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Villefranche-de-Rouergue

Pioneer among medieval property speculators


Villefranche-de-Rouergue is a perfect example of how, in the thirteenth century, the times they were a-changing. The lord of the manor was starting to feel the pinch. His income from tithes, ten per cent of the annual produce from land or labour, was falling because his vassals, who lived in scattered, cultivated clearings, grew barely enough grain or raised scarcely enough cattle to do more than feed themselves. These vassals, tied farmers, were supposed to enjoy their lord’s protection but he was now hard-put even to defend himself: his once all-powerful knights in heavy plate armour and chain mail were finding that pikes and arrows could knock them off their horses and, once dismounted, that their lack of mobility made them easy prey.

To solve his difficulties, and keep up his lavish lifestyle, the lord of the manor engaged in what today would be seen as a form of real-estate speculation. He would clear some unused land in his domains, build a fortified village and attract the local population to live there and work the expanse of land around it. The incentive for people to live in a bastide, as such new towns were known, was release from fealty to the lord, and exemption from tithes.

What the lord usually did not tell his freed men was that they would be expected to live in neat little rows, the first streets and houses in France to be laid out in a grid system, which made assessing property taxes (an unpleasant shock for the new arrivals) easier and more equitable. Or that the whole deal depended on enough people accepting it, because only then would towns have sufficient population to attract merchants to set up a permanent market, which could then also be taxed. 

Just how well this concept worked at Villefranche-de-Rouergue can be seen from the road to Rodez, which rises steeply above the town. Below, the red roofs of Rouergue are set out in precise rectangles and all the principal streets converge not on the church - because churches did not generate revenue – but on the marketplace, which did, through sales taxes. And in this era before waterproof canvas awnings, the lord had to make sure that the merchants would come to sell their wares in wet weather and that his tax collectors, with their weighing and measuring devices, also kept dry. So he built, as an integral part of new properties in their prime location around the square, a series of arcades, like empty shop fronts, for use on market days.  

Which is why Villefranche’s Place des Couverts, entirely surrounded with medieval arcades, is the commercial heart of the town, unchanged in more than seven centuries. Of course, the street traders no longer need to huddle around the edges in anticipation of the occasional wet morning, but instead cluster in the centre under exotic umbrellas, more useful for keeping the sun off their stalls at midday. They sell an extraordinary variety of local produce at incredibly cheap prices, on Thursday and Saturday mornings, when there is not a spare pitch to be seen. Look out in particular for sweet hams, fruits, mushrooms and walnuts.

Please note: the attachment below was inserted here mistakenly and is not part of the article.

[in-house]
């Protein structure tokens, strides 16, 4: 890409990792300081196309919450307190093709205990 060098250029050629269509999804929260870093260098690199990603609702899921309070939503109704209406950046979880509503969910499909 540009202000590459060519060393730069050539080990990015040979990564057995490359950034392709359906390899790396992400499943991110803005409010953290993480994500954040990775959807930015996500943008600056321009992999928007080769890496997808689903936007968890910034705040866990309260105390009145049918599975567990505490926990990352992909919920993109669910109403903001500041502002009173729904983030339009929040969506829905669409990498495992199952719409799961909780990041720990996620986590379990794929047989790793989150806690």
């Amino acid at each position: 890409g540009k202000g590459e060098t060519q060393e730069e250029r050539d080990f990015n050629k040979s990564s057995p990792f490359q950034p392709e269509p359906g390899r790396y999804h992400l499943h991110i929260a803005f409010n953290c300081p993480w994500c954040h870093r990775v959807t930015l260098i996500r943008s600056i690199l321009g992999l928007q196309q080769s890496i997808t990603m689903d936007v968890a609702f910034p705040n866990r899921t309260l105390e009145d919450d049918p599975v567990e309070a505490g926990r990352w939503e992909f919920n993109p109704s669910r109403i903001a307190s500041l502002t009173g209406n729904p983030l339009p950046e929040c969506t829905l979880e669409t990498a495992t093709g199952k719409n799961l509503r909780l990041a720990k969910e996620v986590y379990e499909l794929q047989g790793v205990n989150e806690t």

Villefranche was founded in 1252 by Alphonse de Poitiers after the male line of the Counts of Toulouse had conveniently died out, leaving him to claim their lands by marrying their eldest daughter, Jeanne, who by all accounts hated her husband but was powerless to object. Alphonse got the Church on his side by starting work on the town’s Eglise Notre-Dame, whose clock gateway, 58 metres high, looks enormous against the height of the quaint medieval houses in the surrounding cobbled streets and has wonderful views from the top. The church was not completed until the mid-fifteenth century, when King Charles VII added the finishing touches of the stained glass windows as a gift to the town.

In the same century a rich local merchant, Vézian Valette, paid for the Carthusian monastery, the Ancienne Chartreuse Saint-Sauveur, which has two cloisters, the smaller in flamboyant gothic style. This huge building took five thousand stonemasons and labourers almost eighty years to complete.

The Chapelle des Pénitents Noirs is rather later, early seventeenth century, and noted for its arched roof constructed entirely of painted wood, a rare baroque example. The chapel was consecrated by Louis Fouquet, the Bishop of Agde, who was banished to Villefranche by Louis XIV following the arrest of the bishop’s brother, finance Minister Nicolas Fouquet, in 1661. Louis Fouquet paid the local clergy to send the king at regular intervals letters the bishop had written, giving the impression that he was still in the provinces when he was secretly enjoying the distractions of Paris.

 


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